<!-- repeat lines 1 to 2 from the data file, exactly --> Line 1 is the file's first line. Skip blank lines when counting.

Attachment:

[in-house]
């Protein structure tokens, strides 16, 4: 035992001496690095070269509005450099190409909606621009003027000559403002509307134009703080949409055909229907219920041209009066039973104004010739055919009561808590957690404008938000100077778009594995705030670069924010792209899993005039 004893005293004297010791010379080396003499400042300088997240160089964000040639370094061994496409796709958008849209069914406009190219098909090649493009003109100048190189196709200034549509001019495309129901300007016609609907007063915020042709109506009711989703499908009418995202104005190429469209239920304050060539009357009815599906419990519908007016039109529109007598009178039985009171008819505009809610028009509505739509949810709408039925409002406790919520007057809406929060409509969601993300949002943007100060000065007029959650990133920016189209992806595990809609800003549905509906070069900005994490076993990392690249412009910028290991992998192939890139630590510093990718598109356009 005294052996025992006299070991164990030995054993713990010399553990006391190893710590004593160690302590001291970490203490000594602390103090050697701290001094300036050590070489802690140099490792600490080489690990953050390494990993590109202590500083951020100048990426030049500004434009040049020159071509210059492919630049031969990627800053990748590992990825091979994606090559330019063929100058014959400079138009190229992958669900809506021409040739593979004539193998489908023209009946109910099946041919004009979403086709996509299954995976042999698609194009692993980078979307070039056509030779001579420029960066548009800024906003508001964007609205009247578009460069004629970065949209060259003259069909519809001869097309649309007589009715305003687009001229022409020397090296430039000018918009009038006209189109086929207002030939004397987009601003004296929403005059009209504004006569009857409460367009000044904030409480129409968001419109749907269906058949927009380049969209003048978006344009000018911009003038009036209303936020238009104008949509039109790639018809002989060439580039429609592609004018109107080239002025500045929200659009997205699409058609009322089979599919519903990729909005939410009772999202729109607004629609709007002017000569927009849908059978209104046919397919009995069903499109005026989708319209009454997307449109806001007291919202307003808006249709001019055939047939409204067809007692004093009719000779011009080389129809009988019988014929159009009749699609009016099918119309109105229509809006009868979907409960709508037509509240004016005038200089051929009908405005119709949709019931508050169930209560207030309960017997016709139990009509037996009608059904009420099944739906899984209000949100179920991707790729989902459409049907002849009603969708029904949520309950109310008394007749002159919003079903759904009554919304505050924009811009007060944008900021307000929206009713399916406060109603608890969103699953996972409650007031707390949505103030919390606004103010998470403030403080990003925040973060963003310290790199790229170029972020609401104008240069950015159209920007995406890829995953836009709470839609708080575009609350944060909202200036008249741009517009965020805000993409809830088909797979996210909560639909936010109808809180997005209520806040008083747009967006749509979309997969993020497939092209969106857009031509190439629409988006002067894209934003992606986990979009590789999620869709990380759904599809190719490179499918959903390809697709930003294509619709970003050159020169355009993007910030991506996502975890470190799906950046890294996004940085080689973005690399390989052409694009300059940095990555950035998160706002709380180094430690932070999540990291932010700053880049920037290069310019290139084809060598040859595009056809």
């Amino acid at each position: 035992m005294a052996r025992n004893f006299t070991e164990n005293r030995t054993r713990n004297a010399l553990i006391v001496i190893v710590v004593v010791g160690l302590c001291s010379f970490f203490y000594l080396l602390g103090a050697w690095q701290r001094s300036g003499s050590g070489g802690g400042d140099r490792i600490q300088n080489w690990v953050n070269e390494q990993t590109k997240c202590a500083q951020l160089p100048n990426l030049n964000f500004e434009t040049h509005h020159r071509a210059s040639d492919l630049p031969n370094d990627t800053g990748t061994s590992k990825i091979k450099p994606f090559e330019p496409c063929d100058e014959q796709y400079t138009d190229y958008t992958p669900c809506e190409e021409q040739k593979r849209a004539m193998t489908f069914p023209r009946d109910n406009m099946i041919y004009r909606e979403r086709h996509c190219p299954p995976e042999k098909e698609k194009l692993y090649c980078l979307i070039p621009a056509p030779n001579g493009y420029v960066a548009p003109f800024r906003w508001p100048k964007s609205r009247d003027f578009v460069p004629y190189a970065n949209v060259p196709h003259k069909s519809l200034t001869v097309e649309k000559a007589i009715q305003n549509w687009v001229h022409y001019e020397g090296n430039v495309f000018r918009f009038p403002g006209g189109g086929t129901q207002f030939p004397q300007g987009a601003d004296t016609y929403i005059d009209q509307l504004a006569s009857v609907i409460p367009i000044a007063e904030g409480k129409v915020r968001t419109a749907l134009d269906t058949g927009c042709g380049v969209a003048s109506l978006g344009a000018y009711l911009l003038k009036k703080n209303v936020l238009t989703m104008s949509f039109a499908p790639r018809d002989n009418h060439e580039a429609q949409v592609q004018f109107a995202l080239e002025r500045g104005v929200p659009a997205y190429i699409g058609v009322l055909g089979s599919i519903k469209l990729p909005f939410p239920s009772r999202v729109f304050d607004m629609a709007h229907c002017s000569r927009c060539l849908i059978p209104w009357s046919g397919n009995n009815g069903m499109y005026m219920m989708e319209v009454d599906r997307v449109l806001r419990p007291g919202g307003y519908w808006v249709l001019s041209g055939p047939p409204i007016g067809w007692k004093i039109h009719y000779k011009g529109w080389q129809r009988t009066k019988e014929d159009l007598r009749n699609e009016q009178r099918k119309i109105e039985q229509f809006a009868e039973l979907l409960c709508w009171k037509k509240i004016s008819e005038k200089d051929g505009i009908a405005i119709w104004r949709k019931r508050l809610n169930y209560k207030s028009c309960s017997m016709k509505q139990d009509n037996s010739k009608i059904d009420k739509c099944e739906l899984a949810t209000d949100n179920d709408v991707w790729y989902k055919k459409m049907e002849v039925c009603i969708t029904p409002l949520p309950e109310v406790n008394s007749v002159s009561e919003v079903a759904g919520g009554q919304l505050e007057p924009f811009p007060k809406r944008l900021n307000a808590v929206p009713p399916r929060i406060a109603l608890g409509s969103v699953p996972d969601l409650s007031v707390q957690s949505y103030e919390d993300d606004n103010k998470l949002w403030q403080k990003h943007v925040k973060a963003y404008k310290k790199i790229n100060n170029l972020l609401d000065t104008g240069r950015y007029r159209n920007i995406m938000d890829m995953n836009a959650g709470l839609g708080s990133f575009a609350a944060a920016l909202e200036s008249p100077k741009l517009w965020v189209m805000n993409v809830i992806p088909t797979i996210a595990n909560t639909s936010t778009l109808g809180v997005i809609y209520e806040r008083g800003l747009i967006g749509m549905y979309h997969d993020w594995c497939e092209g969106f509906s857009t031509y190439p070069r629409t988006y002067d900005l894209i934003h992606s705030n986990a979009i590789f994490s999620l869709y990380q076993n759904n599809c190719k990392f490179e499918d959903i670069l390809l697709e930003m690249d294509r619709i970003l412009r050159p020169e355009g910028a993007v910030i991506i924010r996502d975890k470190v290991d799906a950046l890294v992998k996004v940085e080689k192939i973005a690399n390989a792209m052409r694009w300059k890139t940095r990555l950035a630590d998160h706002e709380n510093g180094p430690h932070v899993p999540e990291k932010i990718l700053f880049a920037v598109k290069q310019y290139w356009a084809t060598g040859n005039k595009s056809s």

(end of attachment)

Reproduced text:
[in-house]
């Protein structure tokens, strides 16, 4: 035992001496690095070269509005450099190409909606621009003027000559403002509307134009703080949409055909229907219920041209009066039973104004010739055919009561808590957690404008938000100077778009594995705030670069924010792209899993005039 004893005293004297010791010379080396003499400042300088997240160089964000040639370094061994496409796709958008849209069914406009190219098909090649493009003109100048190189196709200034549509001019495309129901300007016609609907007063915020042709109506009711989703499908009418995202104005190429469209239920304050060539009357009815599906419990519908007016039109529109007598009178039985009171008819505009809610028009509505739509949810709408039925409002406790919520007057809406929060409509969601993300949002943007100060000065007029959650990133920016189209992806595990809609800003549905509906070069900005994490076993990392690249412009910028290991992998192939890139630590510093990718598109356009 005294052996025992006299070991164990030995054993713990010399553990006391190893710590004593160690302590001291970490203490000594602390103090050697701290001094300036050590070489802690140099490792600490080489690990953050390494990993590109202590500083951020100048990426030049500004434009040049020159071509210059492919630049031969990627800053990748590992990825091979994606090559330019063929100058014959400079138009190229992958669900809506021409040739593979004539193998489908023209009946109910099946041919004009979403086709996509299954995976042999698609194009692993980078979307070039056509030779001579420029960066548009800024906003508001964007609205009247578009460069004629970065949209060259003259069909519809001869097309649309007589009715305003687009001229022409020397090296430039000018918009009038006209189109086929207002030939004397987009601003004296929403005059009209504004006569009857409460367009000044904030409480129409968001419109749907269906058949927009380049969209003048978006344009000018911009003038009036209303936020238009104008949509039109790639018809002989060439580039429609592609004018109107080239002025500045929200659009997205699409058609009322089979599919519903990729909005939410009772999202729109607004629609709007002017000569927009849908059978209104046919397919009995069903499109005026989708319209009454997307449109806001007291919202307003808006249709001019055939047939409204067809007692004093009719000779011009080389129809009988019988014929159009009749699609009016099918119309109105229509809006009868979907409960709508037509509240004016005038200089051929009908405005119709949709019931508050169930209560207030309960017997016709139990009509037996009608059904009420099944739906899984209000949100179920991707790729989902459409049907002849009603969708029904949520309950109310008394007749002159919003079903759904009554919304505050924009811009007060944008900021307000929206009713399916406060109603608890969103699953996972409650007031707390949505103030919390606004103010998470403030403080990003925040973060963003310290790199790229170029972020609401104008240069950015159209920007995406890829995953836009709470839609708080575009609350944060909202200036008249741009517009965020805000993409809830088909797979996210909560639909936010109808809180997005209520806040008083747009967006749509979309997969993020497939092209969106857009031509190439629409988006002067894209934003992606986990979009590789999620869709990380759904599809190719490179499918959903390809697709930003294509619709970003050159020169355009993007910030991506996502975890470190799906950046890294996004940085080689973005690399390989052409694009300059940095990555950035998160706002709380180094430690932070999540990291932010700053880049920037290069310019290139084809060598040859595009056809």